It’s well worth thinking about accommodation as early as you can. That way you’re more likely to get the option that’s right for you. Having said that, there’s a huge amount of choice these days. Take a look at our accommodation search – it’s a good starting point for getting an idea of what’s available, especially if you’re still wondering about how to apply for accommodation.
Whether you’re thinking about student halls or any other kind of accommodation, you’re bound to have some questions about how to make your best choice. Here are some of the things you could consider.
If you’d prefer not to travel every day, then there’s a lot to say for living closer to your campus – or even on campus.
Or a decent walk or a bus ride might be better – particularly if you’d rather be living more centrally, closer to the outdoors, or if there’s a specific part of town you’ve already singled out.
Do you think you’d mind waiting your turn? If you’re thinking yes, an en-suite might be a good idea so you can just take care of yourself. Sharing bathrooms works well for many students, but some aren’t so keen. That’s ok too – everyone’s got their own preference!
A lot of first-year students apply for uni halls of residence, but some prefer to live in a shared student house instead. If you’re not sure, a simple pro and con list of each is a great idea.
Generally, university-managed options come with more security and facilities – while experiences with private landlords can vary, depending on who you get. Universities often have an approved list of landlords you can take a look at though – and a private house share could be ideal if you already know who you’d like to share with.
Think cycle racks, gyms, games pitches or Students’ Union bars. Then – on the academic side – round-the-clock library access can be worth its weight in gold if you’re prone to working early or later in the day.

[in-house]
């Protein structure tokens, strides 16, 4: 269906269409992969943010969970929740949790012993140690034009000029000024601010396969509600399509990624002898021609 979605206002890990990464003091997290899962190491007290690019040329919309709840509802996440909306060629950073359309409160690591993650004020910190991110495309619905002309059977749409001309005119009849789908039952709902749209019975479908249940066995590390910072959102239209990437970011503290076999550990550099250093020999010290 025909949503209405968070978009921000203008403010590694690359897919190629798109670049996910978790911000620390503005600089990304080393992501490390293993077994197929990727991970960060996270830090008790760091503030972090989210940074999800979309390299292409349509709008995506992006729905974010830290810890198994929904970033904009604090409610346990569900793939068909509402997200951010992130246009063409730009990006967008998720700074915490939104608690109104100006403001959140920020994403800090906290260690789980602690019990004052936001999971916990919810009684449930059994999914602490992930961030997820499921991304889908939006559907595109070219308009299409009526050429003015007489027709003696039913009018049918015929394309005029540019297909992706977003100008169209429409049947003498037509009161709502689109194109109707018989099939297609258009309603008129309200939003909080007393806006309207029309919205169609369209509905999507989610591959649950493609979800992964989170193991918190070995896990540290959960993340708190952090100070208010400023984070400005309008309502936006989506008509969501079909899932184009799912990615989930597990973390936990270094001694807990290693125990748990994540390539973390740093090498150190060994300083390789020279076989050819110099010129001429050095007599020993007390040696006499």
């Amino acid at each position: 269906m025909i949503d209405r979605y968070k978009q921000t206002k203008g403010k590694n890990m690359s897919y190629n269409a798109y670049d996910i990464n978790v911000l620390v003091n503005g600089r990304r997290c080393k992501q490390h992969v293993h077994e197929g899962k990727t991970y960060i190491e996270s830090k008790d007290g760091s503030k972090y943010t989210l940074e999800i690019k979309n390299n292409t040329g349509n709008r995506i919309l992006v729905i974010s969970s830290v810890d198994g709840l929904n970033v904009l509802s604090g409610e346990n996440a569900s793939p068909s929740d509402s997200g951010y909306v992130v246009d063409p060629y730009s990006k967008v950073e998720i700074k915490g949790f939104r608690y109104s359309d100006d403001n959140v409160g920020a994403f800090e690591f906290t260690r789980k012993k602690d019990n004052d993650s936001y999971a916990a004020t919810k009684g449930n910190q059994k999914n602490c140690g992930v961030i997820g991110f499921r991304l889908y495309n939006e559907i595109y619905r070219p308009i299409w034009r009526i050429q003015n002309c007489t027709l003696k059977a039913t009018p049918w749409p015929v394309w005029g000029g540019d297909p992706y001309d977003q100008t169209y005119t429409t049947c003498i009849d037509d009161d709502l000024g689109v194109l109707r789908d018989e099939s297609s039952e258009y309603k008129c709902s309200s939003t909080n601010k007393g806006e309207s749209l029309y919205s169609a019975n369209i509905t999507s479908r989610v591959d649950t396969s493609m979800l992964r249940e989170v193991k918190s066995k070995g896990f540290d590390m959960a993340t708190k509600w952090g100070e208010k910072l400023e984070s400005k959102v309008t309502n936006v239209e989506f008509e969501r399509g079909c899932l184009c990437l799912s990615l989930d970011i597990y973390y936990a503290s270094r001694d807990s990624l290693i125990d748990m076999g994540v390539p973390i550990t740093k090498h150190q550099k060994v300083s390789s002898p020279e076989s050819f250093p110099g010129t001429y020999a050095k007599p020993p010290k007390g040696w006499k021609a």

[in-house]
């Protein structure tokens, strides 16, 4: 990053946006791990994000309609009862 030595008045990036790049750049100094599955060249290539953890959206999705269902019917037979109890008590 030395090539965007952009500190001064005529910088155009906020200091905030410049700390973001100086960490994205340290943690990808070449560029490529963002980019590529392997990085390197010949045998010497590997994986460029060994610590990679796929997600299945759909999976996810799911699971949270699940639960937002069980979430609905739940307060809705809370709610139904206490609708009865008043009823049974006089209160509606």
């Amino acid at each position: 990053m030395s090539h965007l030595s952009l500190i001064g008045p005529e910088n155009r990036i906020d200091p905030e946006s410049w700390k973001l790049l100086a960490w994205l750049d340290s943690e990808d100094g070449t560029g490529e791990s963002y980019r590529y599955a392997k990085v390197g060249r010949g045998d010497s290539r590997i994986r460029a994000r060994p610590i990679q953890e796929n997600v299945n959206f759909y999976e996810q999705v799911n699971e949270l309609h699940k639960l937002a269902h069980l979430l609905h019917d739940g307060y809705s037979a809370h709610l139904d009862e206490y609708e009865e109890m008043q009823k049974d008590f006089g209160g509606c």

This question gets more and more relevant – some unis spend lots on their new accommodation buildings, so there are plenty of sleek and stylish living options.
Although if that’s not your style, or you have a budget, or if you’re feeling more frugal – take time to look at the other options and go for an alternative. Some older accommodation is characterful, conveniently located and still a high standard.
Some students prefer more of one than the other, or you might want a bit of both? Remember, outside space doesn’t just have to be a private garden. A lot of accommodation has green space nearby – from parks and playing fields to forests and hills.
For inside space, our virtual tours of accommodation are handy if you’d like to see how much space you’ll have before you move in. Plus, it’s worth considering what furniture is included – and checking what’s already there so you don’t bring stuff you don’t need.
Don’t forget those pro and con lists – and you could always chat to students already at uni to see how they chose their accommodation?
Once you've chosen your accommodation, you'll need our lists of things you need to take to uni, and the things you don't.
Or start your student accommodation search here.